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Los Angeles Dodgers Have a Super Rich Secret TV Deal with MLB

When Magic Johnson and his Guggenheim Partners cohorts dropped over $2 billion on the Los Angeles Dodgers, nobody could figure what the motivation behind that move was.

Yes, the Dodgers are in America’s second largest media market. Yes, Los Angeles boasts a large Latino community that loves its baseball. Yes, there is a certain allure attached to this franchise that only the New York Yankees, Boston Red Sox and a select few other brand name MLB franchises can offer. But none of those things justified spending nearly twice the previous record for money spent on an American sports franchise.

As it turns out, there was a reason that Magic (who dropped $50 million of his own money) and his partners did this deal. According to Bloomberg, the Dodgers’ highly publicized bankruptcy settlement did more than just make them the laughing stock of the baseball world for a short period of time – it also entitled them to certain perks that other teams probably wish they were entitled to.

Via the report:

A settlement ending their 2011 battle in U.S. Bankruptcy Court gives the Dodgers’ new owners a chance to cap income subject to revenue-sharing from a proposed regional sports network at about $84 million a year, according to five people familiar with the confidential “special terms.” With TV sports-rights experts saying the team could get as much as $225 million a year from a network’s rights fees, the Dodgers may enjoy an annual unshared windfall of as much as $141 million.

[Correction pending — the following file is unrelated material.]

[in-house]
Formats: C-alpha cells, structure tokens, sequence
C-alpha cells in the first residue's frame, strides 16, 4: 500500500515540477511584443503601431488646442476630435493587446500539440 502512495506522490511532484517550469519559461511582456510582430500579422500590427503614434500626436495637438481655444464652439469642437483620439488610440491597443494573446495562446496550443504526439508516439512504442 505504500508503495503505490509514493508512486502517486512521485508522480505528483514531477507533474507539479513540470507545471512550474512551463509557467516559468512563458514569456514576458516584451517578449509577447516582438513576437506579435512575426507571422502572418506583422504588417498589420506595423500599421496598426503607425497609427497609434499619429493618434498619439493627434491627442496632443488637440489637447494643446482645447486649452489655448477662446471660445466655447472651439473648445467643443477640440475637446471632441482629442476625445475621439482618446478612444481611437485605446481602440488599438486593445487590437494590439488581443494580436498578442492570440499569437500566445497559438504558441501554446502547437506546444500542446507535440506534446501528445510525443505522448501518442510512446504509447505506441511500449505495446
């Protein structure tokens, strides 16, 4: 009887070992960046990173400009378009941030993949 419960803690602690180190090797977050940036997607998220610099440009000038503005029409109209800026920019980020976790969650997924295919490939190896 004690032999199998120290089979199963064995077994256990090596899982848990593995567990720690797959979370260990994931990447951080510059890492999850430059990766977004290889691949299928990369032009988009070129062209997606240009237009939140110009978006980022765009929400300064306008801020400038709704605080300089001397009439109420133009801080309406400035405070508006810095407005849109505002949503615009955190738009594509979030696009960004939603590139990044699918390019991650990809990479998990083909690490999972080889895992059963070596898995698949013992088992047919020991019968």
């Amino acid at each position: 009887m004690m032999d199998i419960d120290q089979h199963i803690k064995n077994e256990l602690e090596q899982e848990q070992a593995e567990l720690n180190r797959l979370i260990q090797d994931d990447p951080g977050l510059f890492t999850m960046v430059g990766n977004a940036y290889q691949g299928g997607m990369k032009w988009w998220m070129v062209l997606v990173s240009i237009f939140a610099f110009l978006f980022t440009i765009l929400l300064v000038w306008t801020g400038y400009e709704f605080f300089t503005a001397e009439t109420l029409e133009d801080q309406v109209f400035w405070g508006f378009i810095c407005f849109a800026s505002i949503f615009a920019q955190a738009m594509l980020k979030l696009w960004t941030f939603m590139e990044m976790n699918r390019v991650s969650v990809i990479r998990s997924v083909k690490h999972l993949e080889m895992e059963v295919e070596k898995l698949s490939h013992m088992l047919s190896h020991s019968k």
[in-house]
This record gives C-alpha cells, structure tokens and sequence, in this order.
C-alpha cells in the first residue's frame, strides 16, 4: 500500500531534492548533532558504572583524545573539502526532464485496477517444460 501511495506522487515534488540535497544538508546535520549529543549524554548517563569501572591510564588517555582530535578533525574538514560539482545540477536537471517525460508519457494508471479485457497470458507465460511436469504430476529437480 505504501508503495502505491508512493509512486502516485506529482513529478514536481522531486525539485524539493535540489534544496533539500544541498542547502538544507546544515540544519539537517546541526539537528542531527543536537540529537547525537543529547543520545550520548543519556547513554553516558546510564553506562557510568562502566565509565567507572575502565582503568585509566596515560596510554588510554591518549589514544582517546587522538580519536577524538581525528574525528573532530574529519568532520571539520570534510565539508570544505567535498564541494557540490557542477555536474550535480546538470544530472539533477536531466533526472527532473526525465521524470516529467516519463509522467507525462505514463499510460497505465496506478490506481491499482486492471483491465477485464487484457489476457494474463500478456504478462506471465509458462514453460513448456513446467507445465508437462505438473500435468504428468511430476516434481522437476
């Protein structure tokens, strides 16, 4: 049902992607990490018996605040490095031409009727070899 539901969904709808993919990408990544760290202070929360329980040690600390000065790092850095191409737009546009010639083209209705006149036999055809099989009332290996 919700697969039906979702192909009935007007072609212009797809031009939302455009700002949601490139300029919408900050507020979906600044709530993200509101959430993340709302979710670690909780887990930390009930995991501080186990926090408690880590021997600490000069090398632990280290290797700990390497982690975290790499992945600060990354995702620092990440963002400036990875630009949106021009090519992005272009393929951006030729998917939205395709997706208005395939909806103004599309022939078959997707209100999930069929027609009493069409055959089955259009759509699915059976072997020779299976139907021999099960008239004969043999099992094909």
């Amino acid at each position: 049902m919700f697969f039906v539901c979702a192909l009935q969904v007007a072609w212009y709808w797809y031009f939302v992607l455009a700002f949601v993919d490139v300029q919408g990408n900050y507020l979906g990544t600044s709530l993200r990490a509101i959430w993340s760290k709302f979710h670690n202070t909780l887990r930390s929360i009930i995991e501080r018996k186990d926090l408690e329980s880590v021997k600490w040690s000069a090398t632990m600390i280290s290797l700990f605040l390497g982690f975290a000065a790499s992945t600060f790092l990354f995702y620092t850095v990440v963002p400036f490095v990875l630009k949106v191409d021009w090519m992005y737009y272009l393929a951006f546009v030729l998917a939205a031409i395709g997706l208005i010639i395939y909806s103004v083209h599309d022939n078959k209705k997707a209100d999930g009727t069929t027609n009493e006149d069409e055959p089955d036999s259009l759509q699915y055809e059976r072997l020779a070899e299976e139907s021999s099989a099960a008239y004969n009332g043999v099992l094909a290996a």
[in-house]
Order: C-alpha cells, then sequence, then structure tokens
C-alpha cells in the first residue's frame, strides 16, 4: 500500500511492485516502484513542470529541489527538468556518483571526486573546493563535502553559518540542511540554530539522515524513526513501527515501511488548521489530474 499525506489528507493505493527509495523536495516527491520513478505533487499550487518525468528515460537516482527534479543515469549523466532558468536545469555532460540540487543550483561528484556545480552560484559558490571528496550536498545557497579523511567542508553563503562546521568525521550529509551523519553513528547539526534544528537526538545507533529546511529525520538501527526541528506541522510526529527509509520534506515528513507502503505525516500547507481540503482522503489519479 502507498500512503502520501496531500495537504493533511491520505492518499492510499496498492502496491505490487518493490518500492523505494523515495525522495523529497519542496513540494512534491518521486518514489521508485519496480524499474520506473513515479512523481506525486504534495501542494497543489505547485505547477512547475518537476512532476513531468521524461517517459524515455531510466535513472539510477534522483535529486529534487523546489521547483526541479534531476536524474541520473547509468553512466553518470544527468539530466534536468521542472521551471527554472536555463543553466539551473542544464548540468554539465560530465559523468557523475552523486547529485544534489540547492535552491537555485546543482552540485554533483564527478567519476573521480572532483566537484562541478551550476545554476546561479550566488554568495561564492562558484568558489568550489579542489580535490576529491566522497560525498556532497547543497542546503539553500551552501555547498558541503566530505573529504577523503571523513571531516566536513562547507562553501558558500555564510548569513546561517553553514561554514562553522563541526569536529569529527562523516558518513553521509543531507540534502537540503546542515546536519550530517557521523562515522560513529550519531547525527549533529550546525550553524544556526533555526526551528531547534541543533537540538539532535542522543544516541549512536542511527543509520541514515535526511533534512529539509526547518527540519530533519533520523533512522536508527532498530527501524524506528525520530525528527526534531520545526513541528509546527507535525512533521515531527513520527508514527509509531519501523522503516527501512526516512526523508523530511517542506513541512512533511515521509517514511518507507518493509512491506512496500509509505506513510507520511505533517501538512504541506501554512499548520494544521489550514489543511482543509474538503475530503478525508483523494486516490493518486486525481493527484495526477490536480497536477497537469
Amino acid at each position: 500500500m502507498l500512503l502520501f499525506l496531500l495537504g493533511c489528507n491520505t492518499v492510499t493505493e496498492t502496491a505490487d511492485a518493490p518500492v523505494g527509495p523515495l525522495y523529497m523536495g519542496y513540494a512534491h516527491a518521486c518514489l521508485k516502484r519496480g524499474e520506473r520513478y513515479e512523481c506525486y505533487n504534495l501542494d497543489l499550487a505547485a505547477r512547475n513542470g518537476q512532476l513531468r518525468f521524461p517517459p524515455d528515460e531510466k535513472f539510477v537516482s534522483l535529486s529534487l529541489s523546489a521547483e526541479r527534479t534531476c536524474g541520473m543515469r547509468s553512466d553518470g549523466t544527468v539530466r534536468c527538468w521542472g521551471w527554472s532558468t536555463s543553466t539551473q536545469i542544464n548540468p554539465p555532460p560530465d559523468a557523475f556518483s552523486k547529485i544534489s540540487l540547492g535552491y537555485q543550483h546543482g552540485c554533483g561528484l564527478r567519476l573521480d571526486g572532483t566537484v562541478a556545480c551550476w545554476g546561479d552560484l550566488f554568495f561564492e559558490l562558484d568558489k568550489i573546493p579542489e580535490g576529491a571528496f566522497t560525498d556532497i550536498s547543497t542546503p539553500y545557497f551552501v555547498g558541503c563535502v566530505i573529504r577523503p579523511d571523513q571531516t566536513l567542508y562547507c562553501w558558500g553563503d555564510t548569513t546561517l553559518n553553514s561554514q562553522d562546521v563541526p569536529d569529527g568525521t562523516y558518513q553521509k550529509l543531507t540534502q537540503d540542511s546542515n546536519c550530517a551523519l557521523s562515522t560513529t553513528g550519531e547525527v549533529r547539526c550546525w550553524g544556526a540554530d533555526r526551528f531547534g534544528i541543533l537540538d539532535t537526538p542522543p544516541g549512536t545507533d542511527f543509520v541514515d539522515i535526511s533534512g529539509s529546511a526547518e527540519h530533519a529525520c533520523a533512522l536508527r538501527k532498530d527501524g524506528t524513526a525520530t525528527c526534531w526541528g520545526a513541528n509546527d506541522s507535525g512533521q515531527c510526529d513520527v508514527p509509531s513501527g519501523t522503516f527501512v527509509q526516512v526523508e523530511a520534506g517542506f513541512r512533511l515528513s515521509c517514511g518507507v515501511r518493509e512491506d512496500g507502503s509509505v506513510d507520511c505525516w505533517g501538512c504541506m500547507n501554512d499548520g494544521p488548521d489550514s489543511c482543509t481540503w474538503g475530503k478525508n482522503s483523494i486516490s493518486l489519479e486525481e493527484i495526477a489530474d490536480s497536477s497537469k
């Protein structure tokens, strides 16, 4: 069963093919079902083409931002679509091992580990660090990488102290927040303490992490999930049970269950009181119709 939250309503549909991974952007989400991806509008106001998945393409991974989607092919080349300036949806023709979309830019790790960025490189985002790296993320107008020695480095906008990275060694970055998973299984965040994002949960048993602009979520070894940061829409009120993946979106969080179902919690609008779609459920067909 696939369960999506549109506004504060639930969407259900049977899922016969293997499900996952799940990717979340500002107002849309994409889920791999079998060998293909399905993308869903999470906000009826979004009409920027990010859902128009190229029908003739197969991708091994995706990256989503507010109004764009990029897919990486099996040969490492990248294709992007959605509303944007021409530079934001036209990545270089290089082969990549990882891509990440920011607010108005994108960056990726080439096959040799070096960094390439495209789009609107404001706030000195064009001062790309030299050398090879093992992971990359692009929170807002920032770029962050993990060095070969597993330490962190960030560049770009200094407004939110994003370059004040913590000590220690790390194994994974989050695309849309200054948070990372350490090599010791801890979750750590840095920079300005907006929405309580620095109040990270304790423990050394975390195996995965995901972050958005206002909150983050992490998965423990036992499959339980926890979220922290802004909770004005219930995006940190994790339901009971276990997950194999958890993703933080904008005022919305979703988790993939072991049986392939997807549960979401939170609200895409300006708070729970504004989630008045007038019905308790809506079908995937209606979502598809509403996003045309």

Suddenly it all makes a a lot more sense, right? That’s why the Dodgers have been blowing money left and right, and that’s why nobody within the upper echelon of the franchise seems to be particularly troubled by this year’s woes. They see an opportunity to become the New York Yankees of the West and, if it doesn’t happen this year, they know it will happen soon enough. When you're making money hand over fist, time isn't as of the essence as it is when you're on the verge of bankruptcy.

This report will probably spark a serious debate regarding the awful way that baseball picks and chooses which franchises will be successful. Oh wait, no, scratch that – this sport is built on that very concept.

Carry on.

(Kudos Bloomberg)

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